What was good with my tests:

  • Testing everything from the UI perspective with Cypress: for a front-end flow, the UI speaks more than everything

  • Having a well-compiled Storybook: writing stories in Storybook is already testing! It is visual testing that can be easily frozen with a plugin like Storyshots

  • Straightforward tests code: the code of the tests must be super simple. Simple to be read, condition-free, with a low-abstraction level, with a good level of logging, etc. Always remember that the tests must reduce the cognitive load of reading and understanding the code, hence their complexity should be an order of magnitude lower compared to the code to be understood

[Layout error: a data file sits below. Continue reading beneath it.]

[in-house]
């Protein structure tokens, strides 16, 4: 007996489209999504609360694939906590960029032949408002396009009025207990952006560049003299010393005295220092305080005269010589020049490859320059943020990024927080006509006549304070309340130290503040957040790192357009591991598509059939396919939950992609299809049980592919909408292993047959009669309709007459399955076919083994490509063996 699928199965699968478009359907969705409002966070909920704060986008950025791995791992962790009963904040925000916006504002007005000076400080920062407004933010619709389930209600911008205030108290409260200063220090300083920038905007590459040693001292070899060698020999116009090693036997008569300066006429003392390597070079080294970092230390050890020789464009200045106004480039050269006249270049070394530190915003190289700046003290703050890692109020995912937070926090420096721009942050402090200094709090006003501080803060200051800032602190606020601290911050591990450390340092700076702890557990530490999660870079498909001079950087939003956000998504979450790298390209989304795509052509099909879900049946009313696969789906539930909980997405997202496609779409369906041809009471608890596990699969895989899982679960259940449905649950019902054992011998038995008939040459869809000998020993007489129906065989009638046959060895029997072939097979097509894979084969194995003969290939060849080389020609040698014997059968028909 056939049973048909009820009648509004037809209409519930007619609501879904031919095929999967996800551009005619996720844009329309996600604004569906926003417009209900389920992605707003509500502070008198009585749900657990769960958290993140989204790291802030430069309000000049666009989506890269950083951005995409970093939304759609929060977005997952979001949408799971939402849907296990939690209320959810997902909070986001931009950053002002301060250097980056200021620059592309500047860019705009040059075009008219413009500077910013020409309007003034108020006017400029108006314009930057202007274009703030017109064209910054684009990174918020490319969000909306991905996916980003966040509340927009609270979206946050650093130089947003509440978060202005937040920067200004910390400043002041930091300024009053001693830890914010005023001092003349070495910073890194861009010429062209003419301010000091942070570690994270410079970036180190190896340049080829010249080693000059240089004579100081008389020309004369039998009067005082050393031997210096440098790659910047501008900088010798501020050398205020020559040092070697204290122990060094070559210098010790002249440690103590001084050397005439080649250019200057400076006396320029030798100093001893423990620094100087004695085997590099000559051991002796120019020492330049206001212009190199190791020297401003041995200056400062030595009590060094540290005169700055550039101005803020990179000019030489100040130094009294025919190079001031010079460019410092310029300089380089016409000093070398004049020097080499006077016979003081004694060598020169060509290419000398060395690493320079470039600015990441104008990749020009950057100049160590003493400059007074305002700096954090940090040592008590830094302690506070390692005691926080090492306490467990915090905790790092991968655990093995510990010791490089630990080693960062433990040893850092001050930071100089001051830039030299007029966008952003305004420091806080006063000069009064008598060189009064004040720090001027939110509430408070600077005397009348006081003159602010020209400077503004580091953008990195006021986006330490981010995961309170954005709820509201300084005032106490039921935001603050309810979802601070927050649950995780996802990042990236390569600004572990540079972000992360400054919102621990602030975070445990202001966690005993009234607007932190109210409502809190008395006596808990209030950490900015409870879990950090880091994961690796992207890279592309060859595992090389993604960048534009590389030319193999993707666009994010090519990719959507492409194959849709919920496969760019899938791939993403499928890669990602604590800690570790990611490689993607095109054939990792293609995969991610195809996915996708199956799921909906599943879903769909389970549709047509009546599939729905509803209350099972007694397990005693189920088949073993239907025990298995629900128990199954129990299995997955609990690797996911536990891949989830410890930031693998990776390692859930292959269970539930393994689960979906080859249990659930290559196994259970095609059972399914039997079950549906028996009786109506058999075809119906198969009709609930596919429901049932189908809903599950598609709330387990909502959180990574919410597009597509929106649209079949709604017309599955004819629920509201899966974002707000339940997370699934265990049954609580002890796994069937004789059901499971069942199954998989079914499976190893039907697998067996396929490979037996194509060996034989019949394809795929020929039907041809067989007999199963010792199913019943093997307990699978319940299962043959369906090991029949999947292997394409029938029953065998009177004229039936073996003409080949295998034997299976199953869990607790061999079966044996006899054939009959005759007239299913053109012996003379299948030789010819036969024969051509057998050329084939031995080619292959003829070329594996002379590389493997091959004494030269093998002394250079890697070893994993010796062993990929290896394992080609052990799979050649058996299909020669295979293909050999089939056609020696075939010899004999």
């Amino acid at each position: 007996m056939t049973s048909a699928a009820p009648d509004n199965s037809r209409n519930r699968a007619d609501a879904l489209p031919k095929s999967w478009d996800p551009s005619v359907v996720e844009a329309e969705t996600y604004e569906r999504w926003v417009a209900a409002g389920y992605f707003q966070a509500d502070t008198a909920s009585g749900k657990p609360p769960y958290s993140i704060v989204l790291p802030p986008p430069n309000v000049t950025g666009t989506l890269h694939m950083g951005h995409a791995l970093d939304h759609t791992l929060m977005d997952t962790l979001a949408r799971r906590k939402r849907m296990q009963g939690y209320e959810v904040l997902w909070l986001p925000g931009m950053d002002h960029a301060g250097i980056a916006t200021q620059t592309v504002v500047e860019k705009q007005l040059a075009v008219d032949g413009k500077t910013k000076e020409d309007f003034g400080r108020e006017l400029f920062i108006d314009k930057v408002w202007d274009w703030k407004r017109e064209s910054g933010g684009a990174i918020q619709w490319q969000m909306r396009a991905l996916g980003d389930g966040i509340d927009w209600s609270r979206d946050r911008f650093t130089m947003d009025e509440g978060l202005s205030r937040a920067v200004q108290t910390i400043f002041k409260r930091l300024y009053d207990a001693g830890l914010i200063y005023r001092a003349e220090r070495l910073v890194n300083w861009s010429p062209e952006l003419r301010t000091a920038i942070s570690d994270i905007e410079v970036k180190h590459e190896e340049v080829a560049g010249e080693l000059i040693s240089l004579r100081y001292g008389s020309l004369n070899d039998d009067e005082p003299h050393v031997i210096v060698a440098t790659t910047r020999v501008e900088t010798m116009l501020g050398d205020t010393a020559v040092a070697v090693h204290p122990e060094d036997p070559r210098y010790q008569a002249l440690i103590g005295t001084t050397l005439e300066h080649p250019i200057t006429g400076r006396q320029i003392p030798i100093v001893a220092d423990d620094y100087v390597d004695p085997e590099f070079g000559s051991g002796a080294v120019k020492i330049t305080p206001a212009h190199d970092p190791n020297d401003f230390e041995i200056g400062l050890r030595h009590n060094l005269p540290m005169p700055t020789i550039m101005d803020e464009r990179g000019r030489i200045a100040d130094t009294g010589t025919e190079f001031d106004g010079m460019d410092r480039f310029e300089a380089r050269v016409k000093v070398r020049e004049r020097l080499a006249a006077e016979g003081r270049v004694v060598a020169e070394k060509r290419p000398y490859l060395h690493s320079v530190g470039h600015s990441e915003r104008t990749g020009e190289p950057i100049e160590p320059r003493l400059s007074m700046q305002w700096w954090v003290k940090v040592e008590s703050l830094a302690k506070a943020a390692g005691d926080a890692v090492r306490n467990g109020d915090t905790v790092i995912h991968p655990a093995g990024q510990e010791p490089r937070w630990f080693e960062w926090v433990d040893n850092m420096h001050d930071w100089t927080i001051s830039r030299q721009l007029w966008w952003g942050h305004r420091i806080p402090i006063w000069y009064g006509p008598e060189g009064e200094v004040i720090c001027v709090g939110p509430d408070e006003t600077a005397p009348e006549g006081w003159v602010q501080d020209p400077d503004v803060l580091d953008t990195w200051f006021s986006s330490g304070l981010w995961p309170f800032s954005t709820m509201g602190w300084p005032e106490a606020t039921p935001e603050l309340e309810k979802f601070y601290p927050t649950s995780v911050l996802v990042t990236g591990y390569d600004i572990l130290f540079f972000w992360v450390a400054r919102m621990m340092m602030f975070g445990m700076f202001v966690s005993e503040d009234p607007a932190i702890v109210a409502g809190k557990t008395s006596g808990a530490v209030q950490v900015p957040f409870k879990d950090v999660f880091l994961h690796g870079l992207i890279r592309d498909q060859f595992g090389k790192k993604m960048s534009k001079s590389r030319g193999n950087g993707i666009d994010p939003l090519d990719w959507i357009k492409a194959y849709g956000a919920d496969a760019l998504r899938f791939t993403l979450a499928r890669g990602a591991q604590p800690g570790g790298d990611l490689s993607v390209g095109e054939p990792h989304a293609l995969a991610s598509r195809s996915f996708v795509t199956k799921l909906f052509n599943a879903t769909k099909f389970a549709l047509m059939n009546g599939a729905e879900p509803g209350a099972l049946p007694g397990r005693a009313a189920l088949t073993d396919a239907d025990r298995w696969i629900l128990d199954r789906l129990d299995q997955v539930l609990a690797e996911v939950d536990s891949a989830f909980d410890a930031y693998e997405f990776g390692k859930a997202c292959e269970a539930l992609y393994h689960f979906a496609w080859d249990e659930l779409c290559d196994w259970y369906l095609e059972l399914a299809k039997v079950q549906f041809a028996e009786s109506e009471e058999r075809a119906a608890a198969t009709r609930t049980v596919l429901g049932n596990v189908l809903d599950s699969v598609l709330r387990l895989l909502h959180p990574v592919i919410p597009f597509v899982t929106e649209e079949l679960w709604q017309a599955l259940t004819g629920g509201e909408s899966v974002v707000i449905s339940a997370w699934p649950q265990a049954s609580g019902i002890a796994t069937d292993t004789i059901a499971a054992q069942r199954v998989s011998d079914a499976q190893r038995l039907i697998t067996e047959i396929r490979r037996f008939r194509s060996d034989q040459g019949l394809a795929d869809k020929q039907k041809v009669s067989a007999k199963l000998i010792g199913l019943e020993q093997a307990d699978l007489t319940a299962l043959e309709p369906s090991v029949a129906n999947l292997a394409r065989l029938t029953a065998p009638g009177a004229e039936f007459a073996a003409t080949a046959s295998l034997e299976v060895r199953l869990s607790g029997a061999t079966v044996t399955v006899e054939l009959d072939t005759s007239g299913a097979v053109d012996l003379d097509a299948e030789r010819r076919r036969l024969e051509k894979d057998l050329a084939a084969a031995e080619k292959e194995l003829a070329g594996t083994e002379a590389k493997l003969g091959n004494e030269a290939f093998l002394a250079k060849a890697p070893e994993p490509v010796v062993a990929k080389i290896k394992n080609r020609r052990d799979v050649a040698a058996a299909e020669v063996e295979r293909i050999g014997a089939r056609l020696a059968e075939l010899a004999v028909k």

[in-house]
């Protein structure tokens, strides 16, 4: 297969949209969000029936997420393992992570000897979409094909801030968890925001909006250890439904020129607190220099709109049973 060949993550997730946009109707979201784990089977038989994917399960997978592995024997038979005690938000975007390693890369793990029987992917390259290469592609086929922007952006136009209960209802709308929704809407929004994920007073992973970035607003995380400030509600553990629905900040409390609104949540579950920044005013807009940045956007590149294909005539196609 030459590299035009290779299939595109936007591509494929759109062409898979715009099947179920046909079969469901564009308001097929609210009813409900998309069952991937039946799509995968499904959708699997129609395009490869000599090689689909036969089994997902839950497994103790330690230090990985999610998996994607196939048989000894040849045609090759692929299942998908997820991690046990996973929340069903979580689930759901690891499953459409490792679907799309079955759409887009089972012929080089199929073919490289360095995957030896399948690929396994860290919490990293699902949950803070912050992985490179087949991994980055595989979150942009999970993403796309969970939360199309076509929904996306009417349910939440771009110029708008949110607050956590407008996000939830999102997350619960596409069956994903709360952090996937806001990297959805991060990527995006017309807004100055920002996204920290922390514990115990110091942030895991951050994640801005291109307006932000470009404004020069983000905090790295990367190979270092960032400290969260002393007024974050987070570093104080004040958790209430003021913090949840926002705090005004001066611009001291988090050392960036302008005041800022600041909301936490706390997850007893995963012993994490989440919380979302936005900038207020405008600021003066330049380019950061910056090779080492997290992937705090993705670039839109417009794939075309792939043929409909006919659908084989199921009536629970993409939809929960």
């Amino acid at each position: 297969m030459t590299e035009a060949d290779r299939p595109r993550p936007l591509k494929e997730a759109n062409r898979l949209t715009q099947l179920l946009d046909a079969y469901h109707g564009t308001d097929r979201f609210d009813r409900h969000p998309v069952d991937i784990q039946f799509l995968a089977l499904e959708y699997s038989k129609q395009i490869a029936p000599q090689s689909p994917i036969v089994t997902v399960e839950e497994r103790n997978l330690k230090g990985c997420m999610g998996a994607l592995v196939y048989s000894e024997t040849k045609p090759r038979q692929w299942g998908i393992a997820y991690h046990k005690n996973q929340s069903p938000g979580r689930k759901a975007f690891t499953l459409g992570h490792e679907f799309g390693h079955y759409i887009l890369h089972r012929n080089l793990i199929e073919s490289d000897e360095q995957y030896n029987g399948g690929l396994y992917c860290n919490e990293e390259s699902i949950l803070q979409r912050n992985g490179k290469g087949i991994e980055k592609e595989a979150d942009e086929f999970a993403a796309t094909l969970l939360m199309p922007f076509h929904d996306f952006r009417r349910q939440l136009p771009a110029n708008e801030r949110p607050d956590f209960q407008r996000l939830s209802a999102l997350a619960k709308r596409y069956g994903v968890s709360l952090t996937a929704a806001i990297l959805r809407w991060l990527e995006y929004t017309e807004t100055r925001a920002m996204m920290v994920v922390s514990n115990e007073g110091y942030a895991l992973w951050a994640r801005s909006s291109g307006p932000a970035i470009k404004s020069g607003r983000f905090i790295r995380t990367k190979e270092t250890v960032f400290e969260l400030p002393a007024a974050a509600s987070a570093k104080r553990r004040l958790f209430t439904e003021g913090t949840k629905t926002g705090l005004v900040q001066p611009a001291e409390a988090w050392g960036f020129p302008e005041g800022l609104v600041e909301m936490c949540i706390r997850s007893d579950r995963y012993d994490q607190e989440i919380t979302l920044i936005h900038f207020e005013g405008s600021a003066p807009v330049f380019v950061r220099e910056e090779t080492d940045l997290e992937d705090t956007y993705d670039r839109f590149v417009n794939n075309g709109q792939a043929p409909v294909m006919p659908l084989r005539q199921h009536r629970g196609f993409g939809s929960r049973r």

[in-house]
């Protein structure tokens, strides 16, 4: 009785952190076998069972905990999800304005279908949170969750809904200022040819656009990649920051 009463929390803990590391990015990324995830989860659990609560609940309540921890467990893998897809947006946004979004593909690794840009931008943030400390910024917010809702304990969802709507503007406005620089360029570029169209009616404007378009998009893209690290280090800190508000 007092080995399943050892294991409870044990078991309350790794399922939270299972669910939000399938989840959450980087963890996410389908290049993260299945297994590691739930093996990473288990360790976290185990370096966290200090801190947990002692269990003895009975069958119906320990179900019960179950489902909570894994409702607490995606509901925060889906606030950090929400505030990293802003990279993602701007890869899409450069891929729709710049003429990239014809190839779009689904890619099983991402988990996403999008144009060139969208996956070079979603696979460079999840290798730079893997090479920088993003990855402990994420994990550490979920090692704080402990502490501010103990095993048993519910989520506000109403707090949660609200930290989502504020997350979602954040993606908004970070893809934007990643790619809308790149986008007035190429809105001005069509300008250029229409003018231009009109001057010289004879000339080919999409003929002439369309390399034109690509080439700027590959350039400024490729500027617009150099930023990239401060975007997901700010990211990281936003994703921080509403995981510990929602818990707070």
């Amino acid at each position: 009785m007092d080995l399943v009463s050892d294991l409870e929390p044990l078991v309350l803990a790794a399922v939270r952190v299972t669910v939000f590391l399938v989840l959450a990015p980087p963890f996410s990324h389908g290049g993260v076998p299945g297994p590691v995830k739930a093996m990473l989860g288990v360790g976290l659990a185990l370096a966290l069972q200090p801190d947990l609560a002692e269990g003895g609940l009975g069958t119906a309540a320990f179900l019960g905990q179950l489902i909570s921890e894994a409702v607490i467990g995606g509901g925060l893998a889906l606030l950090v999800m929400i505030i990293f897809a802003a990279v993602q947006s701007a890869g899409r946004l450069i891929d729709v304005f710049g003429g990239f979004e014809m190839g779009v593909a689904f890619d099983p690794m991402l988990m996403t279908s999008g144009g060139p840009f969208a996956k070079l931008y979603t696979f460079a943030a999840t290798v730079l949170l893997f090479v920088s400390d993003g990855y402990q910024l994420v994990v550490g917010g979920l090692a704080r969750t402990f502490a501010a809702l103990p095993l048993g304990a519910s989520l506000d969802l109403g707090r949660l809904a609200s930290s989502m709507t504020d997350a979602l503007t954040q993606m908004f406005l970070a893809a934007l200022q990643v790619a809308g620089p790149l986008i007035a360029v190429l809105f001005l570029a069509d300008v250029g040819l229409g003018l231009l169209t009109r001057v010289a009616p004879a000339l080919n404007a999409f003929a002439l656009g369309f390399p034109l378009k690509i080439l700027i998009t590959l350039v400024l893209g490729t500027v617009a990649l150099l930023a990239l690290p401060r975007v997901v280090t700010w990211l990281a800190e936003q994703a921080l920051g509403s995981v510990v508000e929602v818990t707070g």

• Sharing some step β€œids” between the code and the tests: if a user flow is quite long, it could be useful to share some β€œsteps” between the code and the code of the tests (mines were comments like β€œ/** #1 /”, β€œ/* #2 */”, etc.)

  • Having more low-level tests for parts of the code (like some sagas, as shown in the above screenshot) that could be hard to be understood (and hence hard to be updated or refactored to a simpler version)

What was bad with my tests:

  • Some test descriptions were not perfect: good storytelling skills are pretty important while writing the description of the tests

  • Not leveraging Gherkins to write the tests themselves: I was not so experienced at the beginning and I decide to not consider writing BDD-style tests with Gherkins. Take a look at it to understand the storytelling advantages